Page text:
Jimmy Swaggart Ministries v. Board of Equalization of California 493 U.S. 378 (1990)

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In conjunction with its evangelistic activities in the state of California, Jimmy Swaggart Ministries sold religious books, tapes, records, and other merchandise. The group agreed to pay state sales tax on the nonreligious merchandise sold, but maintained that merchandise with specific religious content—such as Bibles, sermons, and Bible study manuals—were exempt from taxation on the basis of the first amendment. The Supreme Court unanimously disagreed, holding that application of a sales tax to the religious merchandise did not violate either the free exercise clause or the excessive entanglement provision read into the establishment clause by the lemon test.

The Court distinguished the case from prior precedents that had invalidated the application of general licensing fees to those who sold and distributed religious materials door-to-door. In both murdock v. pennyslvania (1943) and Follett v. McCormick (1944), the Court had objected to such licensing fees because they acted as a prior retraint on the free exercise of religion. In the same cases, however, the Court made clear that the First Amendment did not exempt religious groups from generally applicable taxes on income and property. The Court reaffirmed that principle here, noting that the tax under attack was a general levy on revenues raised from the sale of certain products. The Court acknowledged that in some cases a generally applicable tax of this sort might "effectively choke off an adherent's religious practices," but reserved for the future a determination on whether such a tax would violate the free exercise clause.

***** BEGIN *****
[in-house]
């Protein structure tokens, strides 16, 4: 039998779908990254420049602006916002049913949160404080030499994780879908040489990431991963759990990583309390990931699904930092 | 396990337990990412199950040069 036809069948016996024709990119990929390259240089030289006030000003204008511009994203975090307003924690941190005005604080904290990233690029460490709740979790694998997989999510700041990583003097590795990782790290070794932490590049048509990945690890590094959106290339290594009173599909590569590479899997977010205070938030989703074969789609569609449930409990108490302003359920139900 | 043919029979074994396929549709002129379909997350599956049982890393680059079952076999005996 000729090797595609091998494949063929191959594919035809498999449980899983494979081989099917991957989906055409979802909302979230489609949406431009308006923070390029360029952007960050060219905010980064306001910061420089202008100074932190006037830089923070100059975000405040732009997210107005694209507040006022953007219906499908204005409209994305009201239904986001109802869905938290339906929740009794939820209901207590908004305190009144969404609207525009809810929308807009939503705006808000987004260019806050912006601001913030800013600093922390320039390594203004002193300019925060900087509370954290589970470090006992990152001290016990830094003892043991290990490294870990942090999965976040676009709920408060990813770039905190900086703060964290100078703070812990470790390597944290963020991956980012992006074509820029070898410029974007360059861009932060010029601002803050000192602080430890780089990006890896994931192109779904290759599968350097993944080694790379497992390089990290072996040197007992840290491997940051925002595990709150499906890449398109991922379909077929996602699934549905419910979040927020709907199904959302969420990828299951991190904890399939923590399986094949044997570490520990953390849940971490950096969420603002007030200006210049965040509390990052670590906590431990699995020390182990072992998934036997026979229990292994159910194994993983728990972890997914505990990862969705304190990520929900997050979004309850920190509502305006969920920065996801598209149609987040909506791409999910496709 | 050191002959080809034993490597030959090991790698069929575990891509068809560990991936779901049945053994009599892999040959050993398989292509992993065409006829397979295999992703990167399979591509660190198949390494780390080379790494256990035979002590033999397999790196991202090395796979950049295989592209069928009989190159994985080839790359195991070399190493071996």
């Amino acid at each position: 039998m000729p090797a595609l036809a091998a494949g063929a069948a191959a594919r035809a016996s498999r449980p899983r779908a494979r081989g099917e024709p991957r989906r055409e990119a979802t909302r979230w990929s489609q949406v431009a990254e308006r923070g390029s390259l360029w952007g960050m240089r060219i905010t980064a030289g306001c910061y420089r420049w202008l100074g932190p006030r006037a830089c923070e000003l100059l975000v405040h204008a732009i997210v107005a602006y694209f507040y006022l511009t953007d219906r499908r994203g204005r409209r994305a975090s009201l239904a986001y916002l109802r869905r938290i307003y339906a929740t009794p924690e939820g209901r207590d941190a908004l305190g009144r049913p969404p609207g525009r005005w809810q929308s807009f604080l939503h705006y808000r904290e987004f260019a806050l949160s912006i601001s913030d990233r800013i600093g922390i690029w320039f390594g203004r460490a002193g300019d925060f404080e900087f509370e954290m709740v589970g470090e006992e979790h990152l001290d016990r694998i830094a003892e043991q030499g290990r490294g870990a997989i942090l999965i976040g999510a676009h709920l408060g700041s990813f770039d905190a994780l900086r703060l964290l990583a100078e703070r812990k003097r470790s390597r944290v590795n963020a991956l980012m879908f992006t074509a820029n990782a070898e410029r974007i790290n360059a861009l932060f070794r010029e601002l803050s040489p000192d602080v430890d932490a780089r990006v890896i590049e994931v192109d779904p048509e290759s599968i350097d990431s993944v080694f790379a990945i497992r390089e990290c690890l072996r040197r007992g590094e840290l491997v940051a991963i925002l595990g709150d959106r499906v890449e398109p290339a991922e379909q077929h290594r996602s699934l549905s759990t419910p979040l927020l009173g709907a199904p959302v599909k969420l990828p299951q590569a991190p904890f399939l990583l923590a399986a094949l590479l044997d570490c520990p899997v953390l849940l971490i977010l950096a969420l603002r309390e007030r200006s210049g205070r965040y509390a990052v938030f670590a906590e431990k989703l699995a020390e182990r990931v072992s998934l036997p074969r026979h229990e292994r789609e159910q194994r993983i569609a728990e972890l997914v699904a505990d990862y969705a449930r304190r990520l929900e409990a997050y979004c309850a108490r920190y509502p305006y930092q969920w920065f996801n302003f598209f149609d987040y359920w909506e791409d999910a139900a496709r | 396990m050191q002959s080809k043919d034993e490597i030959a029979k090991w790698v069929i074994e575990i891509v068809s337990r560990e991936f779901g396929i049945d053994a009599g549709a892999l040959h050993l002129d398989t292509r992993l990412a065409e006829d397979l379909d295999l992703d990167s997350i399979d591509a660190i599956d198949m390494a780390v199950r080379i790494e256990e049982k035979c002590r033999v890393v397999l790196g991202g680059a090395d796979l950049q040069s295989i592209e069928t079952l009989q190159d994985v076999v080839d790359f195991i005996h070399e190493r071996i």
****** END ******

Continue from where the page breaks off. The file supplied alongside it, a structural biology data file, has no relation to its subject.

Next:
John G. West, Jr.

(see also: Employment Division, Department of Human Resources of Oregon v. Smith; Texas Monthly, Inc. v. Bullock.)

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Jimmy Swaggart Ministries v. Board of Equalization of California 493 U.S. 378 (1990)

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